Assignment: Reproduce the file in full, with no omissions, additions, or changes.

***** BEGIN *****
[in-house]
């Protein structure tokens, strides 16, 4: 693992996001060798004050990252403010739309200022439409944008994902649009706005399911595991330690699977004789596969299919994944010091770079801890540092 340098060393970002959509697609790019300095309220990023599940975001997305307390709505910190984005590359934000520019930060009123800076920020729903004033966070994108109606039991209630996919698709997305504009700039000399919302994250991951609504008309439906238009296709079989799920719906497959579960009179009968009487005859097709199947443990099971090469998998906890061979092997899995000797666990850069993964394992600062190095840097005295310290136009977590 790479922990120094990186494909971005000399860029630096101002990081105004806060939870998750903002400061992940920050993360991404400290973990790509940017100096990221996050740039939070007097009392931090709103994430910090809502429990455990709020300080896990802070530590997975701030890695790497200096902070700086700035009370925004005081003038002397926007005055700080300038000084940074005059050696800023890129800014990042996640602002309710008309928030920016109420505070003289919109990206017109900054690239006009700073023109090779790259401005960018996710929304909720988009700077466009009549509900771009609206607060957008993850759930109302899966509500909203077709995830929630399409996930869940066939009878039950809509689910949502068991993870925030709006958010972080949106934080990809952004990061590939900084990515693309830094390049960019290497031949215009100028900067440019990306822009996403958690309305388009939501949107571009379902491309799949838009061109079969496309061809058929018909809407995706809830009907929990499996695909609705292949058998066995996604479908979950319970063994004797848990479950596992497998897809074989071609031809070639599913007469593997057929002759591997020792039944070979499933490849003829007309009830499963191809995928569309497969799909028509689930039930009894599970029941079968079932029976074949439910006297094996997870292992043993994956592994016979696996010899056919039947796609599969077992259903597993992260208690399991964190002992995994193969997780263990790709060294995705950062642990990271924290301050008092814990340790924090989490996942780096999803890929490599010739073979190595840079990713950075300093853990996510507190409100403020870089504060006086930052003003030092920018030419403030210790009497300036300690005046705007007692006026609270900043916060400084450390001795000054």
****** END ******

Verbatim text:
[in-house]
């Protein structure tokens, strides 16, 4: 693992996001060798004050990252403010739309200022439409944008994902649009706005399911595991330690699977004789596969299919994944010091770079801890540092 340098060393970002959509697609790019300095309220990023599940975001997305307390709505910190984005590359934000520019930060009123800076920020729903004033966070994108109606039991209630996919698709997305504009700039000399919302994250991951609504008309439906238009296709079989799920719906497959579960009179009968009487005859097709199947443990099971090469998998906890061979092997899995000797666990850069993964394992600062190095840097005295310290136009977590 790479922990120094990186494909971005000399860029630096101002990081105004806060939870998750903002400061992940920050993360991404400290973990790509940017100096990221996050740039939070007097009392931090709103994430910090809502429990455990709020300080896990802070530590997975701030890695790497200096902070700086700035009370925004005081003038002397926007005055700080300038000084940074005059050696800023890129800014990042996640602002309710008309928030920016109420505070003289919109990206017109900054690239006009700073023109090779790259401005960018996710929304909720988009700077466009009549509900771009609206607060957008993850759930109302899966509500909203077709995830929630399409996930869940066939009878039950809509689910949502068991993870925030709006958010972080949106934080990809952004990061590939900084990515693309830094390049960019290497031949215009100028900067440019990306822009996403958690309305388009939501949107571009379902491309799949838009061109079969496309061809058929018909809407995706809830009907929990499996695909609705292949058998066995996604479908979950319970063994004797848990479950596992497998897809074989071609031809070639599913007469593997057929002759591997020792039944070979499933490849003829007309009830499963191809995928569309497969799909028509689930039930009894599970029941079968079932029976074949439910006297094996997870292992043993994956592994016979696996010899056919039947796609599969077992259903597993992260208690399991964190002992995994193969997780263990790709060294995705950062642990990271924290301050008092814990340790924090989490996942780096999803890929490599010739073979190595840079990713950075300093853990996510507190409100403020870089504060006086930052003003030092920018030419403030210790009497300036300690005046705007007692006026609270900043916060400084450390001795000054």